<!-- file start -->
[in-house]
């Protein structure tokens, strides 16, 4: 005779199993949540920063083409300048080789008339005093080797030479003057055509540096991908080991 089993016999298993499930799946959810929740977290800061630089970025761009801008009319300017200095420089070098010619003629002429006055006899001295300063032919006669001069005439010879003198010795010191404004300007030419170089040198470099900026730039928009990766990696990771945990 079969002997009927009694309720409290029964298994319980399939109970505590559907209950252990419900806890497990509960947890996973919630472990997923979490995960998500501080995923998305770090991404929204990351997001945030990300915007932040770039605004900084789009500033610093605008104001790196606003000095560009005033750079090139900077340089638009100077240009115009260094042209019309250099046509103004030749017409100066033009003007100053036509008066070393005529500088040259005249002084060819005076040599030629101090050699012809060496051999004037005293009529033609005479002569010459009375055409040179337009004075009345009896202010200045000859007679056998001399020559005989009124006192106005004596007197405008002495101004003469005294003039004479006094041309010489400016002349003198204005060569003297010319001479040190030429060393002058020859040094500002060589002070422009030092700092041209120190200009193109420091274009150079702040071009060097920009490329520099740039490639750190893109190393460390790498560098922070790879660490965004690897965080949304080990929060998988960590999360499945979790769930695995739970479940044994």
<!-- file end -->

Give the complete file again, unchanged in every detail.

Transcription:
[in-house]
């Protein structure tokens, strides 16, 4: 005779199993949540920063083409300048080789008339005093080797030479003057055509540096991908080991 089993016999298993499930799946959810929740977290800061630089970025761009801008009319300017200095420089070098010619003629002429006055006899001295300063032919006669001069005439010879003198010795010191404004300007030419170089040198470099900026730039928009990766990696990771945990 079969002997009927009694309720409290029964298994319980399939109970505590559907209950252990419900806890497990509960947890996973919630472990997923979490995960998500501080995923998305770090991404929204990351997001945030990300915007932040770039605004900084789009500033610093605008104001790196606003000095560009005033750079090139900077340089638009100077240009115009260094042209019309250099046509103004030749017409100066033009003007100053036509008066070393005529500088040259005249002084060819005076040599030629101090050699012809060496051999004037005293009529033609005479002569010459009375055409040179337009004075009345009896202010200045000859007679056998001399020559005989009124006192106005004596007197405008002495101004003469005294003039004479006094041309010489400016002349003198204005060569003297010319001479040190030429060393002058020859040094500002060589002070422009030092700092041209120190200009193109420091274009150079702040071009060097920009490329520099740039490639750190893109190393460390790498560098922070790879660490965004690897965080949304080990929060998988960590999360499945979790769930695995739970479940044994």